That might sound clever, but it may also obscure Merkel’s true intentions. She wants to clarify Berlin’s position on central Franco-German disputes, like the future of Airbus. Sarkozy can't expect old-fashioned German compliance. At the same time, Merkel won't humor challenges to her leading role in Europe -- especially not from the new French president.

The Running Man

But the Frenchman has proved to be a formidable opponent. In reference to France’s high-speed train the TGV, Sarkozy in Paris is now known as PGV -- Président à la grande vitesse. The high-speed president might live amid the golden pomp of the Élysée Palace on Rue du Faubourg Saint-Honore like his predecessors, but that’s where the similarities with Francois Mitterand and Jacques Chirac end.

If he were still a schoolboy, France’s new leader would be diagnosed as hyperactive. Sarkozy zooms from one appearance to another. Hardly a day goes by without a photo op, a sound bite for TV or a press release. Even his athletic attempts to stay in shape by jogging are used for political spin -- the president is constantly on the move.

A man constantly on the run: If Sarkozy were a school kid, he would get diagnosed with hyperactivity.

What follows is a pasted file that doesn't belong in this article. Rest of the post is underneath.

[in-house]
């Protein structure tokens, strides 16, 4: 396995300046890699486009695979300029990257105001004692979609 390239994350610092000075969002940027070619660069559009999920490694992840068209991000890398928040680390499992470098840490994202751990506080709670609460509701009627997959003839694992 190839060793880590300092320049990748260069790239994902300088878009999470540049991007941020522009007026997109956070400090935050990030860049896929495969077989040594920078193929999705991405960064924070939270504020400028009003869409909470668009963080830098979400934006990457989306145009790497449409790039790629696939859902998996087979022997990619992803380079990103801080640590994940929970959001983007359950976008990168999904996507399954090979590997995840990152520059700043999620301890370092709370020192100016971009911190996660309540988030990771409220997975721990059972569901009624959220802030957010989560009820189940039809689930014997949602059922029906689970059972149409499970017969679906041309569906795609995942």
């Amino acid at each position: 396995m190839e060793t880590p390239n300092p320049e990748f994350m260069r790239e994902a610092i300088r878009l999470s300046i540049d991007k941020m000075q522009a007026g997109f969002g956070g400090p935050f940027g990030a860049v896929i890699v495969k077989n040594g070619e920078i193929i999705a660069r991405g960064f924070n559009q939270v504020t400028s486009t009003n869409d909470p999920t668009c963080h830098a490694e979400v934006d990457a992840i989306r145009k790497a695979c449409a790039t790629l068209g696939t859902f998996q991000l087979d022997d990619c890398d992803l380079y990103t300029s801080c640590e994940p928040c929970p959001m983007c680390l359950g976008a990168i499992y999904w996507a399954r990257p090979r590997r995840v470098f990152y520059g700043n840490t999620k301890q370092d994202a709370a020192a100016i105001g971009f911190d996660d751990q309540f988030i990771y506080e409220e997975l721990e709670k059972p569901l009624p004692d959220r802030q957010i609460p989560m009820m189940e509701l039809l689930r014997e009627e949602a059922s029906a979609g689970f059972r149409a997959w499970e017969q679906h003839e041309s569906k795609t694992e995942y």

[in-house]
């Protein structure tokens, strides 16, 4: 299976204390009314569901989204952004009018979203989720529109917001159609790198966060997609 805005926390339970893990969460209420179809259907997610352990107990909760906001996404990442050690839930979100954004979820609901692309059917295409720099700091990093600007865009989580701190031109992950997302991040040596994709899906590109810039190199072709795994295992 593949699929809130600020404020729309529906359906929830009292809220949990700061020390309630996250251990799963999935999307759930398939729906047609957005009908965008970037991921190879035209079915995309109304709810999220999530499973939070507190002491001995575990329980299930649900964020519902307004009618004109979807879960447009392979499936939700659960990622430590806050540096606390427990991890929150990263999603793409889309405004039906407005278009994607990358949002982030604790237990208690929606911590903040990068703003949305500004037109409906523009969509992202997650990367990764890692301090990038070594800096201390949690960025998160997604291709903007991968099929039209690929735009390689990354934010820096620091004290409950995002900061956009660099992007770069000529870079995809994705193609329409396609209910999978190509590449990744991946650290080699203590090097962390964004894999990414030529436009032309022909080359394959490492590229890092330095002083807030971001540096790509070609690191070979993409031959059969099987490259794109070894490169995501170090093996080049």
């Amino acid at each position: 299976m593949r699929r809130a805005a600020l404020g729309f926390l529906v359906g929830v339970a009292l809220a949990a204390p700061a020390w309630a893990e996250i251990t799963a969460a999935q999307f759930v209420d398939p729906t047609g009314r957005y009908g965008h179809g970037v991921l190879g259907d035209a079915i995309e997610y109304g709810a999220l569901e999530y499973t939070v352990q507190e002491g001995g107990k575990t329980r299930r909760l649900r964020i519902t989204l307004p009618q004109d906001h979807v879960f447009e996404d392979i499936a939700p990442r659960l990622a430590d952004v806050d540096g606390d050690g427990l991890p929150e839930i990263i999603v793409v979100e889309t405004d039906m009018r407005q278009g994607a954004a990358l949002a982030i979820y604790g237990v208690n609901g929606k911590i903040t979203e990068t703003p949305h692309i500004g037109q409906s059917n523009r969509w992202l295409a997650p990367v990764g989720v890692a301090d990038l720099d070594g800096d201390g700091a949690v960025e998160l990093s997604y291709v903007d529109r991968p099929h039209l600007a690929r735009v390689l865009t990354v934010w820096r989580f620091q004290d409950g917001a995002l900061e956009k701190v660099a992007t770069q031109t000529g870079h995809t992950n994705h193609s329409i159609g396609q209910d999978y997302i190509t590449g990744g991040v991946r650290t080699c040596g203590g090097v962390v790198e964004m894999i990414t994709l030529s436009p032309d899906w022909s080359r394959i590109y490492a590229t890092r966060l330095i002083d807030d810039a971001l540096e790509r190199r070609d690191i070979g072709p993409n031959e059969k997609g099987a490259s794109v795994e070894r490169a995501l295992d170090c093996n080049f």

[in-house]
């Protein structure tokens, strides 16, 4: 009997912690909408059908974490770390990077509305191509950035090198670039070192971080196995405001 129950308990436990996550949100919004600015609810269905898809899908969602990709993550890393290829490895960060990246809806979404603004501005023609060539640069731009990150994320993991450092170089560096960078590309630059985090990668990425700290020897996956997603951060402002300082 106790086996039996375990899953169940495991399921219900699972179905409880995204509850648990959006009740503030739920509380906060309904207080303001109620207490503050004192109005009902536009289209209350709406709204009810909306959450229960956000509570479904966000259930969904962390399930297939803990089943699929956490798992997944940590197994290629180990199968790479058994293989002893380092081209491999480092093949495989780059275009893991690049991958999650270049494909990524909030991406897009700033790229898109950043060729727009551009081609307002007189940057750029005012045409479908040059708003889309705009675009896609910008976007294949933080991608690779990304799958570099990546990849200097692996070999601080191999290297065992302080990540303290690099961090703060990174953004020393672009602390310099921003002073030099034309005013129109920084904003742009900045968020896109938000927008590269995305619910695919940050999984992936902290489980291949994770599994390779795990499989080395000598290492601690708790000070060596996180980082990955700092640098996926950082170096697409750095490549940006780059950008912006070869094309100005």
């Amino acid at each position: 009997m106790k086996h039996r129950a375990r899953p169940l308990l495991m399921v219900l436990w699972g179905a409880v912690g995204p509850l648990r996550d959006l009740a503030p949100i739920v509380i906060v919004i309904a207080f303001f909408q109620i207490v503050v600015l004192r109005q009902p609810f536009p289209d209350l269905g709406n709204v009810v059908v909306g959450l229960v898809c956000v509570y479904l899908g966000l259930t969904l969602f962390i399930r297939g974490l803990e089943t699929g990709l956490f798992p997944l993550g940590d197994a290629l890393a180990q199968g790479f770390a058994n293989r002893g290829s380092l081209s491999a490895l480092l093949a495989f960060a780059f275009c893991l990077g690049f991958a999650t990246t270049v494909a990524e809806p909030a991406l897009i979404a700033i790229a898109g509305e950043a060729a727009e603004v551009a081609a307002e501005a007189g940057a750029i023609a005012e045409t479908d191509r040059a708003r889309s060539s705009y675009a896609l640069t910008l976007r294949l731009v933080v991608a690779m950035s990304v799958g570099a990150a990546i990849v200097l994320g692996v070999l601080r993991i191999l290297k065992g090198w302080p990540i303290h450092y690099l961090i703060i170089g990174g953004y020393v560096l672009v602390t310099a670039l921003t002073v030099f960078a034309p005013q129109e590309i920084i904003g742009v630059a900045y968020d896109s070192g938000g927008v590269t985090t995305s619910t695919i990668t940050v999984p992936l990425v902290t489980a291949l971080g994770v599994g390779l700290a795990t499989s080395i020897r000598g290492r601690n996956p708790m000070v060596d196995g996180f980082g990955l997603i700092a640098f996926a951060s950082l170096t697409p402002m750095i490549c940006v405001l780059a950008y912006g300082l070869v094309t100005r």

A man constantly on the run: If Sarkozy were a school kid, he would get diagnosed with hyperactivity.

In Strasbourg he celebrated a “grand gathering on the topic of Europe.” In the nearby town Epinal he announced his planned “institutional reforms” at a “republican meeting.” Around France’s national holiday on July 14, he had a half dozen appointments stretching from Bretagne to Paris, as if he were still campaigning for election.

Sarkozy himself had predicted nothing less, saying as a candidate that he wanted to be “a president who governs” and he promised: “I will not allow anyone to get in the way of reforms. What I’ve said I will do. I will be inexhaustible.”

The members of his cabinet can interpret those sentiments as a threat. Sarkozy operates as a virtual multi-minister, usurping the work of several portfolios. Whether it's lower tax rates for France’s wealthier citizens, more take-home pay for working overtime, or essentially getting rid of inheritance taxes, the president has involved himself in all the gritty details.


© DER SPIEGEL 29/2007